Aspirin or other anti-inflammatory drugs like ibuprofen can also heighten perspiration. These medications function by dilating blood vessels to lower fevers, and as blood vessels dilate, they release heat from the skin, and, in turn, raise sweat levels.
Opioids like morphine can also cause excessive sweating because they stimulate mast cells which release histamine, the chemical involved in inflammation, leading to sweat.
Insulin and glipizide are common medications used to alter blood glucose levels, and sweating is a known side effect. Diabetes can go undetected, so if you're experiencing chills, sweating, drowsiness, or dizziness, be sure to check that your blood sugar is within a healthy range, as sweating could be a sign of low blood sugar.
Individuals on hormone replacement therapy medications (HRT) could experience night sweats due to hormone alterations. Estrogen and testosterone can both contribute to changes in our body, and affect the way we perspire. Hormones regulate crucial functions in our bodies, and shifts in hormone levels could be to blame for night sweats.
When individuals go through menopause, they typically experience a significant shift in their hormone levels. This can cause various symptoms like hot flashes, mood changes, bodily shifts, and excessive sweating. Sweating can occur when hormonal changes happen, which is a central component of menopause.
Sleep disorders could be the root cause of night sweats. According to a study in the BMJ Open, night sweats are three times more likely to occur in individuals with untreated sleep apnea. Sleep apnea momentarily halts your breathing as your air passageways become blocked, typically waking you up. These moments could cause panic and raise your heart rate, leading to more sweat.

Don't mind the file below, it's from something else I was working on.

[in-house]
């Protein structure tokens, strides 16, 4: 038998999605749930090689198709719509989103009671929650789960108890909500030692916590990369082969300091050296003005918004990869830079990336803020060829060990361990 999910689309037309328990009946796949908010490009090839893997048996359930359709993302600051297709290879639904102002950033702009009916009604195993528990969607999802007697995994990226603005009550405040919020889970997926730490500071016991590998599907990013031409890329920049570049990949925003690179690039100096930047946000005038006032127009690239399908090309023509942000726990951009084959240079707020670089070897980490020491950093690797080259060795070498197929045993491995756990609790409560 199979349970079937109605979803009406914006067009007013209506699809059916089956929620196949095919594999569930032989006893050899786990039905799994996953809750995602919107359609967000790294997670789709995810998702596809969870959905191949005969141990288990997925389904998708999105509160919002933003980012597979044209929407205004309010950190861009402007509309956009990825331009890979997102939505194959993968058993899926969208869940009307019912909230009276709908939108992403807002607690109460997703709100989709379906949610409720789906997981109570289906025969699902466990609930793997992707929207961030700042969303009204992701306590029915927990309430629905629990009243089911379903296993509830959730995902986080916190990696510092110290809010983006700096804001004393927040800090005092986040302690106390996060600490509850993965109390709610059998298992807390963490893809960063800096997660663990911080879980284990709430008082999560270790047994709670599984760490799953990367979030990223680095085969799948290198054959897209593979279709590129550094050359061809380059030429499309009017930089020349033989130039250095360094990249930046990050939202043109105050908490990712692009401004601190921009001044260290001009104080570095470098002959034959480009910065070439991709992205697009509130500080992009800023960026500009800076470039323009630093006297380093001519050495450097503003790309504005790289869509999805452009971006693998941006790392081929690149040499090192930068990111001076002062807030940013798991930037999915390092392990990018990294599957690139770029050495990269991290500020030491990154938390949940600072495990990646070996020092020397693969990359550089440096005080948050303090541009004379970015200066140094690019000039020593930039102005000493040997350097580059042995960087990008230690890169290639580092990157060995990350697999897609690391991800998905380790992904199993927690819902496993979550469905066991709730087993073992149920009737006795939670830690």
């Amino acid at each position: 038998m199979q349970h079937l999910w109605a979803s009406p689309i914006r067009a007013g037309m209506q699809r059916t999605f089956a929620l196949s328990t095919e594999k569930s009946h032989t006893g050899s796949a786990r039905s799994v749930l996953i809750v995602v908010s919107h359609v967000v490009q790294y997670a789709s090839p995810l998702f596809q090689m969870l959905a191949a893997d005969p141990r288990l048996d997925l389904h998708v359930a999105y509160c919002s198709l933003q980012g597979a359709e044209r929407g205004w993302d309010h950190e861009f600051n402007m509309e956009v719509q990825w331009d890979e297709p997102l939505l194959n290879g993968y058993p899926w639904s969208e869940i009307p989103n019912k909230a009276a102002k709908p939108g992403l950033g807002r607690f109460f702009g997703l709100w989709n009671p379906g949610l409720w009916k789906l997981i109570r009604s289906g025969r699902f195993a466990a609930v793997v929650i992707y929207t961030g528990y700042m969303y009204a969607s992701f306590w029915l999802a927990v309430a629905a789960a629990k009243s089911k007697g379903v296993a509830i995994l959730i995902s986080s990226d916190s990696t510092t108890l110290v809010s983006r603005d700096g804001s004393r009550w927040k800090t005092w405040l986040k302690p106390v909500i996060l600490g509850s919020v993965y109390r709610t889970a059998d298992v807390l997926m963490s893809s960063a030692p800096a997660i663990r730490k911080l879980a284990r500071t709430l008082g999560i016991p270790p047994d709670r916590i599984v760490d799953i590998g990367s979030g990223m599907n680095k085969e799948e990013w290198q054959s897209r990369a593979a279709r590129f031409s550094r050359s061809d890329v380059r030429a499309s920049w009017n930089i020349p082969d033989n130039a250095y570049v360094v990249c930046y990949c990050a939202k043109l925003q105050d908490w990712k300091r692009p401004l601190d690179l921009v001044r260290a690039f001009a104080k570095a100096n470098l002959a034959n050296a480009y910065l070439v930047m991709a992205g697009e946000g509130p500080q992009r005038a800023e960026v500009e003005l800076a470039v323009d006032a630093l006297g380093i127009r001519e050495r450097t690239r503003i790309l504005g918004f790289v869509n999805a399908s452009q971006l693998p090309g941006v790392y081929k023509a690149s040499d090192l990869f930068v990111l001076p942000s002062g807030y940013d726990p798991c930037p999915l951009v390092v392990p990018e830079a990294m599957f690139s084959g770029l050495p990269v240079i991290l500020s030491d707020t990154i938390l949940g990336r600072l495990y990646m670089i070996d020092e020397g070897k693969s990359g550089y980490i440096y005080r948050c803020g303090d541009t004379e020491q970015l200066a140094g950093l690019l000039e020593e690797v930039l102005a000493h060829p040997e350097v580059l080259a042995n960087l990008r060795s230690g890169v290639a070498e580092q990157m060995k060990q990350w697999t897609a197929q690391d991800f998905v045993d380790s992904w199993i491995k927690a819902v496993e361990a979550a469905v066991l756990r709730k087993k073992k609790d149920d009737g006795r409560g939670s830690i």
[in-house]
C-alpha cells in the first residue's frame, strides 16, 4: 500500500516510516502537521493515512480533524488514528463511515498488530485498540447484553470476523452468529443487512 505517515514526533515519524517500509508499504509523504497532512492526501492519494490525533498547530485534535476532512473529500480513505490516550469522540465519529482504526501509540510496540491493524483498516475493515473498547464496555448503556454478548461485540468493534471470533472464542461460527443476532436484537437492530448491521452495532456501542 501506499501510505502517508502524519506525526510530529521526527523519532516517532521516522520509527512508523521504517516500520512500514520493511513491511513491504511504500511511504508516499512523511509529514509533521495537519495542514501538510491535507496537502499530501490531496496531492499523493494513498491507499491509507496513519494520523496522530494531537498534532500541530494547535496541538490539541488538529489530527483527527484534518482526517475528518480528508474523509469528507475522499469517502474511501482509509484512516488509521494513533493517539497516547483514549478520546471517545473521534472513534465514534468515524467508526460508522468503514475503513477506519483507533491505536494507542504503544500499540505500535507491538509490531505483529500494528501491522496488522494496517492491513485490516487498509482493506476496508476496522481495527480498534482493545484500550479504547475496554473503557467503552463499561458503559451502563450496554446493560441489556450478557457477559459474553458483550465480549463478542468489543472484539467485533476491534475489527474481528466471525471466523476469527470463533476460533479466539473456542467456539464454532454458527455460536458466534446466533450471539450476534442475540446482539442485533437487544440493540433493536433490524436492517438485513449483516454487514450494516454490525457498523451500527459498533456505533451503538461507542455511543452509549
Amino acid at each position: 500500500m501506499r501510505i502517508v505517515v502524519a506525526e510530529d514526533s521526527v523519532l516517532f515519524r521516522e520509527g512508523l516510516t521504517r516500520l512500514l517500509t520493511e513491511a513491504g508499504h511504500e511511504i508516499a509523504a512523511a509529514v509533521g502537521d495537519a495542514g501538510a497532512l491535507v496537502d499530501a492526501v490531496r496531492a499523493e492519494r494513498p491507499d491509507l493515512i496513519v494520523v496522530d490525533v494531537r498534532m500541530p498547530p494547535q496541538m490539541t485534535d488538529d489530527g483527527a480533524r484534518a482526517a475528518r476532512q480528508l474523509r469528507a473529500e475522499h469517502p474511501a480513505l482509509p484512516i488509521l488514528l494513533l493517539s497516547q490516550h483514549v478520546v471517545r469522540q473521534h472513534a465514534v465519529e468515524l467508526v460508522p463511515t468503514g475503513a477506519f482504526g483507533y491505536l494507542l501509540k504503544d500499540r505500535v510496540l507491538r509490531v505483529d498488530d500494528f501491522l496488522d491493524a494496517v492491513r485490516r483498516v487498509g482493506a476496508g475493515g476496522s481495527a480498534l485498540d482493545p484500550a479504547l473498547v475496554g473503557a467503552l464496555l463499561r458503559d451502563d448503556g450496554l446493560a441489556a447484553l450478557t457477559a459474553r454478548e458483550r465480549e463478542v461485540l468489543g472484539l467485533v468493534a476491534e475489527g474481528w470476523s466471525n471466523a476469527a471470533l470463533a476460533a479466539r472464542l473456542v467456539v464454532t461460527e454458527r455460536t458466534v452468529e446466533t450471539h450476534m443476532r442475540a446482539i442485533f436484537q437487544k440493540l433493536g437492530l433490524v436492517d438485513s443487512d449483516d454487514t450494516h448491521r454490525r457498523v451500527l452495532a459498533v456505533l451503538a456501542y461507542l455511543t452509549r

Night sweats are symptomatic of a myriad of autoimmune disorders and could even be indicative of infection. Rheumatoid Arthritis, Lupus, Multiple Sclerosis, and Sjogren's Syndrome all count night sweats as symptoms.
Unfortunately, diagnosing an autoimmune disorder can be difficult as the signs overlap with various other health problems. Consulting a physician is paramount if you think you could be dealing with an autoimmune disease.
In some cases, night sweats can be early precursors to cancers, including lymphoma, bone cancer, liver cancer, mesothelioma, and leukemia. Experts aren't clear on why this is, but some believe it's because the body is busy fighting off the foreign invaders.
Cancer is known to cause fever in some instances, which can instigate more sweating. Further, treatments like chemotherapy and hormone-altering drugs are known to cause sweating as well.
According to research done by the University of Queensland in Australia, heart disease appears to be linked to night sweats. The study found that women are 70% more likely to have heart attacks, angina, or stokes if they experience hot flashes and night sweats after menopause.